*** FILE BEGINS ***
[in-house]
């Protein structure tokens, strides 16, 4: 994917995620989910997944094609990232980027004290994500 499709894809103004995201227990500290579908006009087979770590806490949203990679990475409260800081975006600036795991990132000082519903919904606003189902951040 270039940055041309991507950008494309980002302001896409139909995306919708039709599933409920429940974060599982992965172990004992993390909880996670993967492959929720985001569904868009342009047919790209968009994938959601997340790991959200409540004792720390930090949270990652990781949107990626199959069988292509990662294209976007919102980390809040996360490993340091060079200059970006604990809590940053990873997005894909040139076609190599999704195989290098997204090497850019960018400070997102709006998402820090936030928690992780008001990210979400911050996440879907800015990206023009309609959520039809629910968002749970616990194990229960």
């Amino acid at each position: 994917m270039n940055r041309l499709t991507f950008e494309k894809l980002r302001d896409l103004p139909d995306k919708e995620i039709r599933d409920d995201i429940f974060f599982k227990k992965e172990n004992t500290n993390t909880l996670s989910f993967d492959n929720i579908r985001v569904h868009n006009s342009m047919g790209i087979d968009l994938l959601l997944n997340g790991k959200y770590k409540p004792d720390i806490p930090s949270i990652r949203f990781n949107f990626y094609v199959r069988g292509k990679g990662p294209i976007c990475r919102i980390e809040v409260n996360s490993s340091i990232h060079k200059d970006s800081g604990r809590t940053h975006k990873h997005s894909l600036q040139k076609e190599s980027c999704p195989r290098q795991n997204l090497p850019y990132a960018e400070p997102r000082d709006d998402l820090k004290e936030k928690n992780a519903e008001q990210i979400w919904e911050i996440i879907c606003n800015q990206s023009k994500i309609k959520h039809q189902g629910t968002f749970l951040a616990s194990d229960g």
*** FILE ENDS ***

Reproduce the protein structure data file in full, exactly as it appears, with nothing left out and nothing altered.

[in-house]
């Protein structure tokens, strides 16, 4: 994917995620989910997944094609990232980027004290994500 499709894809103004995201227990500290579908006009087979770590806490949203990679990475409260800081975006600036795991990132000082519903919904606003189902951040 270039940055041309991507950008494309980002302001896409139909995306919708039709599933409920429940974060599982992965172990004992993390909880996670993967492959929720985001569904868009342009047919790209968009994938959601997340790991959200409540004792720390930090949270990652990781949107990626199959069988292509990662294209976007919102980390809040996360490993340091060079200059970006604990809590940053990873997005894909040139076609190599999704195989290098997204090497850019960018400070997102709006998402820090936030928690992780008001990210979400911050996440879907800015990206023009309609959520039809629910968002749970616990194990229960």
């Amino acid at each position: 994917m270039n940055r041309l499709t991507f950008e494309k894809l980002r302001d896409l103004p139909d995306k919708e995620i039709r599933d409920d995201i429940f974060f599982k227990k992965e172990n004992t500290n993390t909880l996670s989910f993967d492959n929720i579908r985001v569904h868009n006009s342009m047919g790209i087979d968009l994938l959601l997944n997340g790991k959200y770590k409540p004792d720390i806490p930090s949270i990652r949203f990781n949107f990626y094609v199959r069988g292509k990679g990662p294209i976007c990475r919102i980390e809040v409260n996360s490993s340091i990232h060079k200059d970006s800081g604990r809590t940053h975006k990873h997005s894909l600036q040139k076609e190599s980027c999704p195989r290098q795991n997204l090497p850019y990132a960018e400070p997102r000082d709006d998402l820090k004290e936030k928690n992780a519903e008001q990210i979400w919904e911050i996440i879907c606003n800015q990206s023009k994500i309609k959520h039809q189902g629910t968002f749970l951040a616990s194990d229960g």